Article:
Louise was looking over him as she got into the car, when something stopped her closing the car door – she felt something thin, cold and hard press against her neck and a low voice hiss, “Don’t move, don’t scream, or I’ll cut your throat.”
Her heart seemed to stop and she couldn’t bring herself to move or make a sound, even if she wanted to. She saw out the corner of her eye a figure get into the back passenger side door of her car and the man behind her grabbed her collar and pulled her out the driver’s side. He pinned her to the side of the car, took her keys and pushed her into the back seat with his partner, who also had a knife and kept tight hold of her hair. She sobbed, though still no noise came from her mouth. She kept her eyes on Michael, still fast asleep, and silently prayed for God to help her; to save Michael.
The other man got into the driver’s side, started up the car, then started to head out of town. The men were both mostly quiet, keeping their voices to a low hiss whenever they spoke. Louise couldn’t see the man in the back with her, but the driver kept looking down at Michael, perhaps making sure he was still asleep.
A few miles out, when they were far from the village and still an hour drive from the city, the driver pulled over to the side of a field and got out the car. Louise held her breath, sure that this was where they’d drag her out the car and kill her. The driver walked around the front of the car and opened the passenger side door. She gasped and pleaded with the men to leave her son alone, but the man in the back held her tighter, holding his damp, sweaty gloved hand to her mouth, and knife to her throat. The driver gently picked Michael up and out of the car. He lay him down on the grass of the field, then got back into the car and drove off.
Another few miles down the way the men would arrive at their cabin. They’d built it themselves from the ground up for just this purpose. They’d rape, torture and eventually kill Louise, then sell her car and destroy any possessions they couldn’t safely sell. Two weeks later they would find another single mother to kidnap and kill. Then two weeks after that… and two weeks after that…
As the snow began to fall again, late that night, Michael woke up, cold and alone. He sat up and looked around, trying to shake the awful nightmare he had about his mum and two strange men. He tried to find his mum, but couldn’t see her. He called for her, but heard no reply. He was still partially wrapped in the blanket from the car. Had his mum left him out here? What had he done wrong? He began to cry as he called for his mother.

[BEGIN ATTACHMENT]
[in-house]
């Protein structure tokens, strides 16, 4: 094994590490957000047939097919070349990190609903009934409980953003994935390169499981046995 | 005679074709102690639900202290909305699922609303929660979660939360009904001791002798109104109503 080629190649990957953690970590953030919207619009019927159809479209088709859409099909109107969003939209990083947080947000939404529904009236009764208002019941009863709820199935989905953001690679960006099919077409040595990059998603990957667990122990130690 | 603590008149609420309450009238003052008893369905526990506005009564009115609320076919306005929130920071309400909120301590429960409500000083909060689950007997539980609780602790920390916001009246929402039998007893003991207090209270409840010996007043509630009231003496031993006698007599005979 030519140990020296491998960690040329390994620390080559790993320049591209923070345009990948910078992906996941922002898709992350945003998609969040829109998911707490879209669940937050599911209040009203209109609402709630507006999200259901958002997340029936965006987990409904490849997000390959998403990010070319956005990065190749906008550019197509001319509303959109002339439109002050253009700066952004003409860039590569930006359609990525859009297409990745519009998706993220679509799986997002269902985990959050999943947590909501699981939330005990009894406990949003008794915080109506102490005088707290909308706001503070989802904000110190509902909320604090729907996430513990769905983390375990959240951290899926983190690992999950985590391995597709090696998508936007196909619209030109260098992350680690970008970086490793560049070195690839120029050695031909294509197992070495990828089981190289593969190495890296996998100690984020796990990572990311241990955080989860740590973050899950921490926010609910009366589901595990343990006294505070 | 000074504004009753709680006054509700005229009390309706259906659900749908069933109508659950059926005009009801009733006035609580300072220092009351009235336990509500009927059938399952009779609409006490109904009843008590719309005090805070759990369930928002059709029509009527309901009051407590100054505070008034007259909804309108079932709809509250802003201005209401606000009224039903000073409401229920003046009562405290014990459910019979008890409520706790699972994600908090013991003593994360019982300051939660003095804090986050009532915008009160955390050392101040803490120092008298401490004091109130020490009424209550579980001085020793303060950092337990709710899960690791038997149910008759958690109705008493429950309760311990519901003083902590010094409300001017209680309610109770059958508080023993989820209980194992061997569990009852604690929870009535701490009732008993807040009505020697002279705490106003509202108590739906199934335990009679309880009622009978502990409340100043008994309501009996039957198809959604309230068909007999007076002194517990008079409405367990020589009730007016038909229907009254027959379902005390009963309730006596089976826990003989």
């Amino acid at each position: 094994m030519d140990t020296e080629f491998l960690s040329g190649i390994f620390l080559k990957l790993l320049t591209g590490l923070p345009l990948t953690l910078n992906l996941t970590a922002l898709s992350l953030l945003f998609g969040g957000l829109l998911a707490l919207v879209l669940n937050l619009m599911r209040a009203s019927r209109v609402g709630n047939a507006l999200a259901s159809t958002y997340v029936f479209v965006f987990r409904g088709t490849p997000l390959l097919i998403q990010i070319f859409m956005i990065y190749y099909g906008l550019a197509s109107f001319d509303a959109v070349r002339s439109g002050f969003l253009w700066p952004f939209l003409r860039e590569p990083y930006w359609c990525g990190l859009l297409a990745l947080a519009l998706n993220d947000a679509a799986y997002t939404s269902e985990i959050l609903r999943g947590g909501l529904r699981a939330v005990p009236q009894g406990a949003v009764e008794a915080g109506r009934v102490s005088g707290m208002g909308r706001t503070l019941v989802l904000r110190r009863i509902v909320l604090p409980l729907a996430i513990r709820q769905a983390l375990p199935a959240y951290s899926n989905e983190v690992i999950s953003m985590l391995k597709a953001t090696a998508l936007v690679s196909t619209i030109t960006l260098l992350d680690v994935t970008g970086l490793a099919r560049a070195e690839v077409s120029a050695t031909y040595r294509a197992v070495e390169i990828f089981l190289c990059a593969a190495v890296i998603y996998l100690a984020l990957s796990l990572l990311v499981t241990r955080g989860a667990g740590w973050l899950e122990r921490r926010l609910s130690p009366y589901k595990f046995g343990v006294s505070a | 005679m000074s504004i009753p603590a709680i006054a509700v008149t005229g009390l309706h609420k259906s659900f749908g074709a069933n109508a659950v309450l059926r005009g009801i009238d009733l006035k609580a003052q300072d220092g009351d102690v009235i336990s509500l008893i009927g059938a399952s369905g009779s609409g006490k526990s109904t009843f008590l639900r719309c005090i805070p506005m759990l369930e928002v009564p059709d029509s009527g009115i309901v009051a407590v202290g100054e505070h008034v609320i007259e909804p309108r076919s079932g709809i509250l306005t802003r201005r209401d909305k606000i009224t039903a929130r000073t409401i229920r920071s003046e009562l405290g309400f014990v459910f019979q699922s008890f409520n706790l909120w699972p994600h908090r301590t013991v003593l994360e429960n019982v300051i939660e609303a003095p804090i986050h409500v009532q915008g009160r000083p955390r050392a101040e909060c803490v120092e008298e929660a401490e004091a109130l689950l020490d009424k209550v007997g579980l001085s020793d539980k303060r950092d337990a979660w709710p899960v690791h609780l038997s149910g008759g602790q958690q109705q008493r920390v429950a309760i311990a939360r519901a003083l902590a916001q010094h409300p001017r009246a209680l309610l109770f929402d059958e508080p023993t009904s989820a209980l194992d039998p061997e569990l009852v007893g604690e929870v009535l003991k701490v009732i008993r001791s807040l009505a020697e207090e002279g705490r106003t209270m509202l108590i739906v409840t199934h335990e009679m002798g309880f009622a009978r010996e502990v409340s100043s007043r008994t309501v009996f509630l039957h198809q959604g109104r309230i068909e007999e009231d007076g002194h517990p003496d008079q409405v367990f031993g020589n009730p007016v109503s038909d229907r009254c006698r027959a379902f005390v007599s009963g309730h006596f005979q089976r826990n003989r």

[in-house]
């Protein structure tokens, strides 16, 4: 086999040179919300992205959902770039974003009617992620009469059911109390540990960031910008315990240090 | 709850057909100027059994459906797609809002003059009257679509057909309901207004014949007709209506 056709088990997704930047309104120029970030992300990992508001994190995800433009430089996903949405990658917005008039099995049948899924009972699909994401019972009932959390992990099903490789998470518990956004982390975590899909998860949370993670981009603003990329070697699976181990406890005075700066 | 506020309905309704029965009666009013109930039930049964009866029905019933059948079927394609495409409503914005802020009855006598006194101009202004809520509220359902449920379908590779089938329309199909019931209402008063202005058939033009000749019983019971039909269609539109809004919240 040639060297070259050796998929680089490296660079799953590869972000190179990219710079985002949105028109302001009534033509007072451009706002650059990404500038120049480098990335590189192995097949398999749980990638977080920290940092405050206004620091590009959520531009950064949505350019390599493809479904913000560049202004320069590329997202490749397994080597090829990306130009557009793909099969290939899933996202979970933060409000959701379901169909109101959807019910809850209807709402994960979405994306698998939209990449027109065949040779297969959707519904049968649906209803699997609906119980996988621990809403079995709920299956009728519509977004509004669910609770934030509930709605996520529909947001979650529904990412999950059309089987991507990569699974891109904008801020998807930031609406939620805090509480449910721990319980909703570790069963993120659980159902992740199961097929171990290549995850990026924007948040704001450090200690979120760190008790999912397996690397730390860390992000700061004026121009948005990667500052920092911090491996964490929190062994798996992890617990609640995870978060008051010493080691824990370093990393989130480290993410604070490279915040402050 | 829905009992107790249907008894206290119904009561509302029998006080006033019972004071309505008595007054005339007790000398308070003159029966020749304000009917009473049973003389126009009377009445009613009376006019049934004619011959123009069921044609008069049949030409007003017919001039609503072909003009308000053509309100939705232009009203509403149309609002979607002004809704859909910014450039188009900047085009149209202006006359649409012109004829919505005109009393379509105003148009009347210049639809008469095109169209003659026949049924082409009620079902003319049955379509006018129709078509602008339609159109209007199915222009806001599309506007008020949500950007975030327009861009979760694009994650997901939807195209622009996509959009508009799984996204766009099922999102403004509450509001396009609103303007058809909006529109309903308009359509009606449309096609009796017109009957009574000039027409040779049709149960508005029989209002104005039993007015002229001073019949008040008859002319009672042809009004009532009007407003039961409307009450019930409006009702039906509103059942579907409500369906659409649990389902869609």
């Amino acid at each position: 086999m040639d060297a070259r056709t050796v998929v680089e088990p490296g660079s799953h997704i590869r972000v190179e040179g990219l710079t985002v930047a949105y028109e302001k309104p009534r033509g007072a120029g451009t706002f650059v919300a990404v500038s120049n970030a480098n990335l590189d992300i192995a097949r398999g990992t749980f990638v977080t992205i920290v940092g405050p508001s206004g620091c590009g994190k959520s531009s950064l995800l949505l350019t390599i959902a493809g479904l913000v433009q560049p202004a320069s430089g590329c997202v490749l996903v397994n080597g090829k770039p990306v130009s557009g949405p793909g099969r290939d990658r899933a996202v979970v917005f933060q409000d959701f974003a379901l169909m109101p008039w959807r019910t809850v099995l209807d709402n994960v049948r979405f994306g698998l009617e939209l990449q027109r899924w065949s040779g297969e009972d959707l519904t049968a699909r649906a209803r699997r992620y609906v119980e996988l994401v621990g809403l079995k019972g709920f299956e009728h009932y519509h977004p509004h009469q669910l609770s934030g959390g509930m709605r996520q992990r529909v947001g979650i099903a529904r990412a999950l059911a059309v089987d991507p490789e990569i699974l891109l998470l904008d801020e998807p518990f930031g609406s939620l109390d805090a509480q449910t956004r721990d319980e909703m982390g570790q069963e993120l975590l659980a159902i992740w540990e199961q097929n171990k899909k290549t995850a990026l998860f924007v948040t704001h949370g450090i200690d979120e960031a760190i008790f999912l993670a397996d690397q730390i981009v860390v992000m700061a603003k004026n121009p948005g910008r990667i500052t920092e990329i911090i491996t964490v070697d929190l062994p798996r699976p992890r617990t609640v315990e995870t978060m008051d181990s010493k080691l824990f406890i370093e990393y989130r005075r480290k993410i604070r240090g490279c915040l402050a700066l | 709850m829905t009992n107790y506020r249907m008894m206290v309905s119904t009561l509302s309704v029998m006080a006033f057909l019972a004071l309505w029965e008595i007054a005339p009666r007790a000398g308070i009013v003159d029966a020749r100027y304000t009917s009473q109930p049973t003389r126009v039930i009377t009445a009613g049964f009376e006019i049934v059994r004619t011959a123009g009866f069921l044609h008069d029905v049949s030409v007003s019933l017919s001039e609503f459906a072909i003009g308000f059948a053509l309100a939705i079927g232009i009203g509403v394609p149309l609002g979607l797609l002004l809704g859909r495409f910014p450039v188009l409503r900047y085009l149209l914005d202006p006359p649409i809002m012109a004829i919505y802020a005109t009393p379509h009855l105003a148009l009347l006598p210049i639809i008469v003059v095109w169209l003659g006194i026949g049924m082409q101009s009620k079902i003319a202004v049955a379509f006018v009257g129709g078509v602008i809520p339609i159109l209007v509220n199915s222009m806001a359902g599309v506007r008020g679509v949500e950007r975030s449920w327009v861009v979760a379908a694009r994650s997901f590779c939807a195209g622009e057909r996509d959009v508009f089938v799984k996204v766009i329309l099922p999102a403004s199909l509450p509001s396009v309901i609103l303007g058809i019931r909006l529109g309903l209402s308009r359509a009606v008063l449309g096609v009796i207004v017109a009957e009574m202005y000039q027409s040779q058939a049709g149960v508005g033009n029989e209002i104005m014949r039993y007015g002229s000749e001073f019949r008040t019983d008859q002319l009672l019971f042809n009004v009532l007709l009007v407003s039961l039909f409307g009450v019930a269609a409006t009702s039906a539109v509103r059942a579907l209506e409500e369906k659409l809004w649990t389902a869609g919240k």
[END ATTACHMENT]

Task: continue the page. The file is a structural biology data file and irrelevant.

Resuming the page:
Michael called until his throat was sore. He eventually got to his feet and wrapped the blanket around himself, though now it was soaked through from the snow fall, his hair was wet, his cheeks stung against the cold. He thought if he found his way back to the village, the men on stilts would be able to see his mummy, they were so tall they’d be able to see her anywhere, and then they’d take him back to her. He couldn’t see any of the bright lights from the festival, nor could he hear the loud banging fireworks they started the night with.
He walked with the blanket tight around him. It didn’t take long for his legs to numb, his trousers were now also soaked through. He could bearly see the ground in the night, and his foot caught in a small hole in the road. He fell, unable to catch himself with the arms he had tucked into the blanket, and hit his head on the road. He cried at first, though it seemed useless when there was no mum there to kiss it better or put a plaster on. His knee was cut and his nose was bleeding. His ankle hurt, and he couldn’t stand up again.
Michael gave up. He cried and cried, and wiped his eyes and nose on the blanket, sat on the road side, shivering against the cold. After a while he had no more tears. The pain in his body was replaced only by cold, and he felt so sleepy. Maybe if he slept here until the morning, he would be able to see the village, or someone would come by on their way to the festival and find him. At the very least he would be in the warmth of the sunshine. As he closed, he could see the bright sunlight shining through the darkness, and feel its warmth. Then, he heard his mother’s voice, calling from the sun. He called back to her and left his cold, wet, snow covered body behind.
As Michael’s body slumped, lifeless against the snow, the sky blew open above, and a great ball of light, of life, cascaded down through the air in free fall. It crashed into the field beside the body. The light bloomed out from the ground, melting the snow with it’s warmth and ridding the air of the wild blizzard.
A shape moved within the light, a form with two arms, two legs, a straight back; a figure that may have been mistaken for human. The being’s light began to fade slowly, it’s luminescent eyes closing. Though it was straining to see, it saw the child’s body and it began to drag itself toward it. It reached out it’s hand for the child, and gently touched his frost-bitten forehead. The form’s head drops, it’s light fades. The child takes a breath.